I just had an experience that got me thinking …
My online food shop was delivered and the driver was helping me to unpack.
‘This is a lot of fruit and veg,’ he said.
‘Mmmm, yes it is.’ (In our house, we individually eat about 7-10 portions of fruit and vegetables a day, which is the recommended amount for good health).
‘Are you on a diet,’ he said, ‘or is it a fad?’
‘No – nope, this is how we eat all the time.’
His jaw dropped.
I can’t read minds, but I could sense that he thought I was one strange cookie.
I thought it was funny as it happened, but now a little while later, I’m wondering why it’s considered ‘a fad’ (for ‘fad’ read ‘weird’) to have lots of fruits and vegetables as a regular part of your diet.
If my shopping had been full of processed foods – cakes, biscuits, crisps, white bread, sausages, ready meals etc – he wouldn’t have batted an eyelid. It’s certainly a sad state of affairs that a week’s worth of processed foods, to him, would be considered a ‘normal diet’.
I don’t think he’s alone in this. Over the years I’ve had lot of comments made on my food choices by cashiers as I pass my shopping through the checkout.
I wonder what’s happening to us as a society that we see foods containing lots of artificial additives and sweeteners as the norm (while some of the ingredients are not even recognisable as real foods), yet if we eat a diet of simple, fresh produce it’s seen as questionable behaviour?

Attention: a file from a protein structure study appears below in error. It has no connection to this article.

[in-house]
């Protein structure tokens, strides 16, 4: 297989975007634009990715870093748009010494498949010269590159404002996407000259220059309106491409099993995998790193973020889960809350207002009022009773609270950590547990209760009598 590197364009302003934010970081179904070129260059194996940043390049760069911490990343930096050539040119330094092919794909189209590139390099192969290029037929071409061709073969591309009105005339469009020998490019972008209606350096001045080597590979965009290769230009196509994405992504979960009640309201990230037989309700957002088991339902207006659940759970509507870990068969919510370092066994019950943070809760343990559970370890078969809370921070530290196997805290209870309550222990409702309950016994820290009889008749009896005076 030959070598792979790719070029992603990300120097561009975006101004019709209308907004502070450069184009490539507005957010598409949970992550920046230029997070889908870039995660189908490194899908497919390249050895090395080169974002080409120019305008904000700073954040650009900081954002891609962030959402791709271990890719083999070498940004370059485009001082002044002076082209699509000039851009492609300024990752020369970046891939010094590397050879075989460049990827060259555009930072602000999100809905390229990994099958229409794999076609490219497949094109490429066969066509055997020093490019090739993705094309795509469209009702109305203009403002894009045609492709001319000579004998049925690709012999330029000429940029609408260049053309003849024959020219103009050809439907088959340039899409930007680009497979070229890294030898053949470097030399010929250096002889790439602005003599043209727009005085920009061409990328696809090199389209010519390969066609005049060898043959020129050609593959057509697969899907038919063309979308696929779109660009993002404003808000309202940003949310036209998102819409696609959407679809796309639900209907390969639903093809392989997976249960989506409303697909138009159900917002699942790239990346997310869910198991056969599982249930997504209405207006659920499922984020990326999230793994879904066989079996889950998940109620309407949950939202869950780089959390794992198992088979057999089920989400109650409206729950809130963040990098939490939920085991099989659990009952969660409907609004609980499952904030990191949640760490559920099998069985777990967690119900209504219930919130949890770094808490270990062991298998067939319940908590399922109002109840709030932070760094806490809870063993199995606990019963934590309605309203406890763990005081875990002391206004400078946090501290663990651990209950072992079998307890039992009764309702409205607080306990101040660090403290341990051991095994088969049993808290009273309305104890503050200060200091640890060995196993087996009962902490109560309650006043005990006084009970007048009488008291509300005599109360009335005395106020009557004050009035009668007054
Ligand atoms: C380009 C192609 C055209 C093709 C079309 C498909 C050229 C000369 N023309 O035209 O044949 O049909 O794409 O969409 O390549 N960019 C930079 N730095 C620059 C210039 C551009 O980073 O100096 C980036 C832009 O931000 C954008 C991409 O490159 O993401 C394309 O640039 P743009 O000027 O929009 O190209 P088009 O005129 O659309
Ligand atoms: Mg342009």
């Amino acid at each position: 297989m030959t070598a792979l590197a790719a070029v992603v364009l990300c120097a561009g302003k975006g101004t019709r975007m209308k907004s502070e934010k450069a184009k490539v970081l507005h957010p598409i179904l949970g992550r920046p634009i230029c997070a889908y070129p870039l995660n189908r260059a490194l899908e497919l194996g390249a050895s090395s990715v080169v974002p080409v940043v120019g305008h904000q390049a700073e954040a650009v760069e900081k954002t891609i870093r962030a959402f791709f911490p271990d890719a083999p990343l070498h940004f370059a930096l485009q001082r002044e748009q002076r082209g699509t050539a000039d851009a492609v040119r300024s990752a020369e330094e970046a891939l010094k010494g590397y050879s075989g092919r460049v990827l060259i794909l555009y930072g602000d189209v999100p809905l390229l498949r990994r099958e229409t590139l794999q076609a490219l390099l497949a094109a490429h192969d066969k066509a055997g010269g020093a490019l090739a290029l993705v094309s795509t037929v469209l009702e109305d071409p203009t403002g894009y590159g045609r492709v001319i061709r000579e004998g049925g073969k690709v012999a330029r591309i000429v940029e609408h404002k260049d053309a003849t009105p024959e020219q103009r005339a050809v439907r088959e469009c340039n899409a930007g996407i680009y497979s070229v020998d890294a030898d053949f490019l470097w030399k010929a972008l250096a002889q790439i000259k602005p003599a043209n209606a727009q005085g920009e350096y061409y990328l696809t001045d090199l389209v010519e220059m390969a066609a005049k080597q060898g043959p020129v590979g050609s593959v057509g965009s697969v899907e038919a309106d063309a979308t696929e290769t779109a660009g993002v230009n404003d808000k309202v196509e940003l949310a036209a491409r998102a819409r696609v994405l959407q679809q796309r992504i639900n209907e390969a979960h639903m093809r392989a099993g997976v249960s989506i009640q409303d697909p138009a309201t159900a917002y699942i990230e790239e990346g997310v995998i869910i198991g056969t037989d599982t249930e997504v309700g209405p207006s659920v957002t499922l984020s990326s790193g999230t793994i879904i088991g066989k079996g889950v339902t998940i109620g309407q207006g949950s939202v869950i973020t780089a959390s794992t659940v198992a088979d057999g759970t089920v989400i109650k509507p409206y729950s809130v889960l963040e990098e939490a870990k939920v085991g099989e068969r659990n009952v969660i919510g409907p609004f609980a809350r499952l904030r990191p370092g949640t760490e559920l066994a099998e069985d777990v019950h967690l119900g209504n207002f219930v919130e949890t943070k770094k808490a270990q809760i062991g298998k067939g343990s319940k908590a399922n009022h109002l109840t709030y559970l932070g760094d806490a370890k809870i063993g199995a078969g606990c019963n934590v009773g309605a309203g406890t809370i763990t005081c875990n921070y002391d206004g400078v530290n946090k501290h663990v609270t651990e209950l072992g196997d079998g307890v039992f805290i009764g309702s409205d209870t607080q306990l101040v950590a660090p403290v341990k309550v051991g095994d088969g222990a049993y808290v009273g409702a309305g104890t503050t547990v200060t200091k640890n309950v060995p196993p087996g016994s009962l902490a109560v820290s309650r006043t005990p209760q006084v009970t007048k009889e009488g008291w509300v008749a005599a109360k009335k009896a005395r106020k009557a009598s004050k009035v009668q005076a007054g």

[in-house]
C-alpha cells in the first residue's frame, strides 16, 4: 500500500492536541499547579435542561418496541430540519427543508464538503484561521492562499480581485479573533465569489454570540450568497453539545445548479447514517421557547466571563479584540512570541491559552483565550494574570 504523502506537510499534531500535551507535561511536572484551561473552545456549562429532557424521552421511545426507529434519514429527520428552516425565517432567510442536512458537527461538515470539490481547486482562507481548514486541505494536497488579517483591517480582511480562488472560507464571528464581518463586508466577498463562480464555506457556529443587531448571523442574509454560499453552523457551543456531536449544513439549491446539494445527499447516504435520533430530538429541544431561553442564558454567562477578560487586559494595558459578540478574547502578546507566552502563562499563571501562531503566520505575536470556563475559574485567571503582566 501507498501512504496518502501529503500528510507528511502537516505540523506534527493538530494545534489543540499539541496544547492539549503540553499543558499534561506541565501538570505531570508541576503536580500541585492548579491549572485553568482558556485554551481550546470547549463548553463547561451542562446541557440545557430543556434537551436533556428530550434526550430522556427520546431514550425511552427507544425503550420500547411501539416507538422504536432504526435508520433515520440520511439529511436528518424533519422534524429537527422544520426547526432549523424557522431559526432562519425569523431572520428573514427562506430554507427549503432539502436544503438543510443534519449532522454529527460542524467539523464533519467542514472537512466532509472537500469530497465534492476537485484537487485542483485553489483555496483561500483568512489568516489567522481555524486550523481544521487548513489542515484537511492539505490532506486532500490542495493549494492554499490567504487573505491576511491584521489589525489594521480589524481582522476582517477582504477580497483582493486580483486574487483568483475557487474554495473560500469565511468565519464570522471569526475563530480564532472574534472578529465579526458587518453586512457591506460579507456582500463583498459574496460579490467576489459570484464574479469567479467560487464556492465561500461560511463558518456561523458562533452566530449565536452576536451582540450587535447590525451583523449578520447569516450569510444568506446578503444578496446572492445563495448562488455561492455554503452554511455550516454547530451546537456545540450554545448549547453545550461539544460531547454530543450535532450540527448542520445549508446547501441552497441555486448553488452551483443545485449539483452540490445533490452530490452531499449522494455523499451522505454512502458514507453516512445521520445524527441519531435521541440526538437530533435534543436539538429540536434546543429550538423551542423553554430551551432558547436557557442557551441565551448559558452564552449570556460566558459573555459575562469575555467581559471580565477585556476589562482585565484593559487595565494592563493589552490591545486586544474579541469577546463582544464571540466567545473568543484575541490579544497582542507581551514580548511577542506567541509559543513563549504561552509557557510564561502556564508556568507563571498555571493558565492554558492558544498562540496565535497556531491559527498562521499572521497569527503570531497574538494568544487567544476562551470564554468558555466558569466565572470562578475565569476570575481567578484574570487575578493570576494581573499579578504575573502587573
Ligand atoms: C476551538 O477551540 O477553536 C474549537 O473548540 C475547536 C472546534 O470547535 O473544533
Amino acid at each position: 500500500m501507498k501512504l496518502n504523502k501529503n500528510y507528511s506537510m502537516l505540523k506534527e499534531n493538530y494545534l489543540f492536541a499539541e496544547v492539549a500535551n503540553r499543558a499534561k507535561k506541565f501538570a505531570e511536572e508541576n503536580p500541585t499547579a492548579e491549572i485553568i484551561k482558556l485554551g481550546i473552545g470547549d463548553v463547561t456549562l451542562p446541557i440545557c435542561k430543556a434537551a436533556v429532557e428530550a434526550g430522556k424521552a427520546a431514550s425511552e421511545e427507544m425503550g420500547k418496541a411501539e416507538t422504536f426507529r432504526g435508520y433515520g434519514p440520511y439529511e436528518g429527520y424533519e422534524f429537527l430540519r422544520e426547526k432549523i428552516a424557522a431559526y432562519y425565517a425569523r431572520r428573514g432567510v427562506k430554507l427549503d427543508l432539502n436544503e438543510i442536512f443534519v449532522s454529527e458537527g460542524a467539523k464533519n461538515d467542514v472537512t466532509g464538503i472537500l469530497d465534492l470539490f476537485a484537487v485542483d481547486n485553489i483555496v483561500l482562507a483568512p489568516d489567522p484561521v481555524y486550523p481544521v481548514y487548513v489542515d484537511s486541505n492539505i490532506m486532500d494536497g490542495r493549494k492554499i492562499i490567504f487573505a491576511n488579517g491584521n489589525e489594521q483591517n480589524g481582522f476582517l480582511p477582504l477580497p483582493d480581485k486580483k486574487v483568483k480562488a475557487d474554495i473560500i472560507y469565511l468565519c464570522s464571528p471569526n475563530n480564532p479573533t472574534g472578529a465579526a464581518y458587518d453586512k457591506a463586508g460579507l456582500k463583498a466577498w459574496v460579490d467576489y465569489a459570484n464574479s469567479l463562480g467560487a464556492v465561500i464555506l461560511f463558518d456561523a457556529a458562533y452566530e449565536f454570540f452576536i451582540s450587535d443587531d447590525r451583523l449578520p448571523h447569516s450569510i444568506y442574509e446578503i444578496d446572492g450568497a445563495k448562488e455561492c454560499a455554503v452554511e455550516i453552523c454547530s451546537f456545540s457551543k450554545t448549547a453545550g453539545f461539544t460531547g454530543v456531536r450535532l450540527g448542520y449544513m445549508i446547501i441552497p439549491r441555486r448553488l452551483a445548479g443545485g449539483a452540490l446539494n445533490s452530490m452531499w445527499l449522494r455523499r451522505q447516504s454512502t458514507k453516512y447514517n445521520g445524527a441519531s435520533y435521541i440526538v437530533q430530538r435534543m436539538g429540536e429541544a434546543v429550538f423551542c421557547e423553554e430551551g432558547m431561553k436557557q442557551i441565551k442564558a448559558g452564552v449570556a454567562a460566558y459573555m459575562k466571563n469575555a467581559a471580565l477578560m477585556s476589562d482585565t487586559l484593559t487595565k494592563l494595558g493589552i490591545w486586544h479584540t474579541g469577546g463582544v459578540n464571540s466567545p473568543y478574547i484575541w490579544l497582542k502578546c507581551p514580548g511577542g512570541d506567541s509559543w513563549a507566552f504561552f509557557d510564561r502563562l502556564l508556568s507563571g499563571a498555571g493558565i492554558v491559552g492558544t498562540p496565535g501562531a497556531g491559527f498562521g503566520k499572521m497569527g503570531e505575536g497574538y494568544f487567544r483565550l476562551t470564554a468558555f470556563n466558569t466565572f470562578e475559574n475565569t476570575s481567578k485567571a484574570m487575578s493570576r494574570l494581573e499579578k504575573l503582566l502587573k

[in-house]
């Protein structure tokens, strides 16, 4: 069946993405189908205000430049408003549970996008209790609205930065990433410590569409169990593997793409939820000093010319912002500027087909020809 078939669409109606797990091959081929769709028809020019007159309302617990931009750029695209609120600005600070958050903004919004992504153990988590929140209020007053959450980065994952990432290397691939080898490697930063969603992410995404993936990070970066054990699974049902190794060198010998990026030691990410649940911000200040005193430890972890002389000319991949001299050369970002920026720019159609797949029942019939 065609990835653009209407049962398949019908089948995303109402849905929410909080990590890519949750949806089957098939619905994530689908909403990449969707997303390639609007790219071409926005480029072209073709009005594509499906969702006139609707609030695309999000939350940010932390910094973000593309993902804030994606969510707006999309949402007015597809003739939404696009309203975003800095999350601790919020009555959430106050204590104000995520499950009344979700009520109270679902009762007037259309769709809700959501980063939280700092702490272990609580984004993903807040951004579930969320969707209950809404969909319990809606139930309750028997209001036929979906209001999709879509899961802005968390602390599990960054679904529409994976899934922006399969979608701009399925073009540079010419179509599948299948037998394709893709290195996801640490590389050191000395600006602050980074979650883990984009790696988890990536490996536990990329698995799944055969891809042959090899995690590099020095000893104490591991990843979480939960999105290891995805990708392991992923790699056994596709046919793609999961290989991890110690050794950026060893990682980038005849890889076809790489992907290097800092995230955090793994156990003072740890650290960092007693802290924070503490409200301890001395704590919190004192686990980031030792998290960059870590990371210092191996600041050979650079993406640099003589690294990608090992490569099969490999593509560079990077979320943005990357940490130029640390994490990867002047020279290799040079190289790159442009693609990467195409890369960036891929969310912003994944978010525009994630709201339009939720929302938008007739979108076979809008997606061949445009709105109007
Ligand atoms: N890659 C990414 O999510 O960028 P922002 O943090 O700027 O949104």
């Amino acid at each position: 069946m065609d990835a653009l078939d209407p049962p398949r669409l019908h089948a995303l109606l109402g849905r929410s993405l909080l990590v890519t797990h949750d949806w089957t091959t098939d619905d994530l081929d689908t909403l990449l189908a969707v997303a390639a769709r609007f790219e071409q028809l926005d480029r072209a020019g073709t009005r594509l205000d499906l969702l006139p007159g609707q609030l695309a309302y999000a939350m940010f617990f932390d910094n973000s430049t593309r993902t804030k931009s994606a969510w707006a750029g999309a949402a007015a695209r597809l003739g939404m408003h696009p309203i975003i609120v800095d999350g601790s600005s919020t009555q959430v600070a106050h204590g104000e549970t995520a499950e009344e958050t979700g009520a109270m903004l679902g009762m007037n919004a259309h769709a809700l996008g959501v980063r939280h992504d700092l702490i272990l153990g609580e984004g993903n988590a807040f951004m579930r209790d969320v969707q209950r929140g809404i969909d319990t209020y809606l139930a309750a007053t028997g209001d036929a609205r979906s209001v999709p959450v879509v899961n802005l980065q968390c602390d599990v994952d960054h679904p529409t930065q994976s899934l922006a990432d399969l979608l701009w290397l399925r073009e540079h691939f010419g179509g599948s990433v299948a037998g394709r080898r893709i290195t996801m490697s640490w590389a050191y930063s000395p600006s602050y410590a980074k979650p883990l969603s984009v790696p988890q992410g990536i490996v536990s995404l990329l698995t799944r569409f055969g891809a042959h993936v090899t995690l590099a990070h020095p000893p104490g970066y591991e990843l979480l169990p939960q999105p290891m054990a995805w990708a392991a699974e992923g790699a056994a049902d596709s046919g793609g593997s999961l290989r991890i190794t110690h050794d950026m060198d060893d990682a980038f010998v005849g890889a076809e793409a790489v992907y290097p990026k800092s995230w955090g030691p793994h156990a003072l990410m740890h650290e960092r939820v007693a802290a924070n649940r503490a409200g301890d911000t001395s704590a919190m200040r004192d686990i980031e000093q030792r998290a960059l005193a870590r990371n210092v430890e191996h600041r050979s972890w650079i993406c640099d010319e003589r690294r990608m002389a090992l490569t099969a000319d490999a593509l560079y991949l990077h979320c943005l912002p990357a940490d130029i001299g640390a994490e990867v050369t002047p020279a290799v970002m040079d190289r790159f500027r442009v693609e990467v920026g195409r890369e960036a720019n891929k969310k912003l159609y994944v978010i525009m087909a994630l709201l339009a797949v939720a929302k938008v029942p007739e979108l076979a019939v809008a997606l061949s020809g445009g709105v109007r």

If eating ‘junk’ is a normal way of eating, no wonder we are witnessing a rise in chronic diseases, including bowel cancer in the young. This has been found to be directly related to lifestyle factors (including ‘worsening diet‘), and is worrying for the next generations, who will pick up the eating habits of their parents. I wonder if eventually our young will even know what a fresh fruit or vegetable looks like? We already have a situation where many young people can’t identify what animal particular meat products come from. We are becoming increasingly dislocated from our natural food sources.
It’s definitely time we start rethinking the way we look at food.
I like the fact that I am in a position through my work to help people to learn the benefits of healthier eating and guide them to make better choices. It can take a little time to get your head around it, but often my clients are surprised at how easy it can be. Understanding the purpose of healthy eating is the main thing (people don’t realise there is a link between diet and issues such as insomnia, anxiety, joint pains, stress, fatigue, depression etc) which is where I come in as a nutritional therapist.
If you don’t eat a lot of fresh produce, why not make a start by adding a portion of fruit or veg to your day today?